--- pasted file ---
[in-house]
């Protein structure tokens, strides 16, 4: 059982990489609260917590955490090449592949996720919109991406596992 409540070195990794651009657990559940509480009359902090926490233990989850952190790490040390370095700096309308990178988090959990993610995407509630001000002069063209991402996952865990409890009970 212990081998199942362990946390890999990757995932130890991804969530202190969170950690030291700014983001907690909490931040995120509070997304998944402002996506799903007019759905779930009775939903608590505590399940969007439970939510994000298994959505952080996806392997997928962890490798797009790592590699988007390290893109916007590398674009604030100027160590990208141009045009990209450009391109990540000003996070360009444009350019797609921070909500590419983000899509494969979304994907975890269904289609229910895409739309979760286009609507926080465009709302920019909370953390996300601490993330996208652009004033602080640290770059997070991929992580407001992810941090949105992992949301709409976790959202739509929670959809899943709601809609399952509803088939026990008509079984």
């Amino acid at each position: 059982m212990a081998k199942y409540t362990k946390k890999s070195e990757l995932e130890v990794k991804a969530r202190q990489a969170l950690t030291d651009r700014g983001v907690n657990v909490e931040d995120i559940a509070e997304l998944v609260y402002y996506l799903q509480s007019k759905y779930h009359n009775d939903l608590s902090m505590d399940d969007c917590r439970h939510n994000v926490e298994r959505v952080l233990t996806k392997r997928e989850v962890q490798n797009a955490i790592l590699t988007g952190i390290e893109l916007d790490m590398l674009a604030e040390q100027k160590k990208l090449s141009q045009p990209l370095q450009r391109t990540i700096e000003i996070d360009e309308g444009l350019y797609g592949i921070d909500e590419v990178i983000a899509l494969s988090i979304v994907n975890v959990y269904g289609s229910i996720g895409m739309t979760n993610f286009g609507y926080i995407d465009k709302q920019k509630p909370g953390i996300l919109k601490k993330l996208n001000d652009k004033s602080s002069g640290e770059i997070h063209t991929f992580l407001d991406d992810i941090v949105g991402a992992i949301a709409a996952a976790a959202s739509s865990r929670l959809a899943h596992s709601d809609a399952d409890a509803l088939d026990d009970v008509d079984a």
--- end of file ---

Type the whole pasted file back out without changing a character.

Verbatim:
[in-house]
């Protein structure tokens, strides 16, 4: 059982990489609260917590955490090449592949996720919109991406596992 409540070195990794651009657990559940509480009359902090926490233990989850952190790490040390370095700096309308990178988090959990993610995407509630001000002069063209991402996952865990409890009970 212990081998199942362990946390890999990757995932130890991804969530202190969170950690030291700014983001907690909490931040995120509070997304998944402002996506799903007019759905779930009775939903608590505590399940969007439970939510994000298994959505952080996806392997997928962890490798797009790592590699988007390290893109916007590398674009604030100027160590990208141009045009990209450009391109990540000003996070360009444009350019797609921070909500590419983000899509494969979304994907975890269904289609229910895409739309979760286009609507926080465009709302920019909370953390996300601490993330996208652009004033602080640290770059997070991929992580407001992810941090949105992992949301709409976790959202739509929670959809899943709601809609399952509803088939026990008509079984």
């Amino acid at each position: 059982m212990a081998k199942y409540t362990k946390k890999s070195e990757l995932e130890v990794k991804a969530r202190q990489a969170l950690t030291d651009r700014g983001v907690n657990v909490e931040d995120i559940a509070e997304l998944v609260y402002y996506l799903q509480s007019k759905y779930h009359n009775d939903l608590s902090m505590d399940d969007c917590r439970h939510n994000v926490e298994r959505v952080l233990t996806k392997r997928e989850v962890q490798n797009a955490i790592l590699t988007g952190i390290e893109l916007d790490m590398l674009a604030e040390q100027k160590k990208l090449s141009q045009p990209l370095q450009r391109t990540i700096e000003i996070d360009e309308g444009l350019y797609g592949i921070d909500e590419v990178i983000a899509l494969s988090i979304v994907n975890v959990y269904g289609s229910i996720g895409m739309t979760n993610f286009g609507y926080i995407d465009k709302q920019k509630p909370g953390i996300l919109k601490k993330l996208n001000d652009k004033s602080s002069g640290e770059i997070h063209t991929f992580l407001d991406d992810i941090v949105g991402a992992i949301a709409a996952a976790a959202s739509s865990r929670l959809a899943h596992s709601d809609a399952d409890a509803l088939d026990d009970v008509d079984a």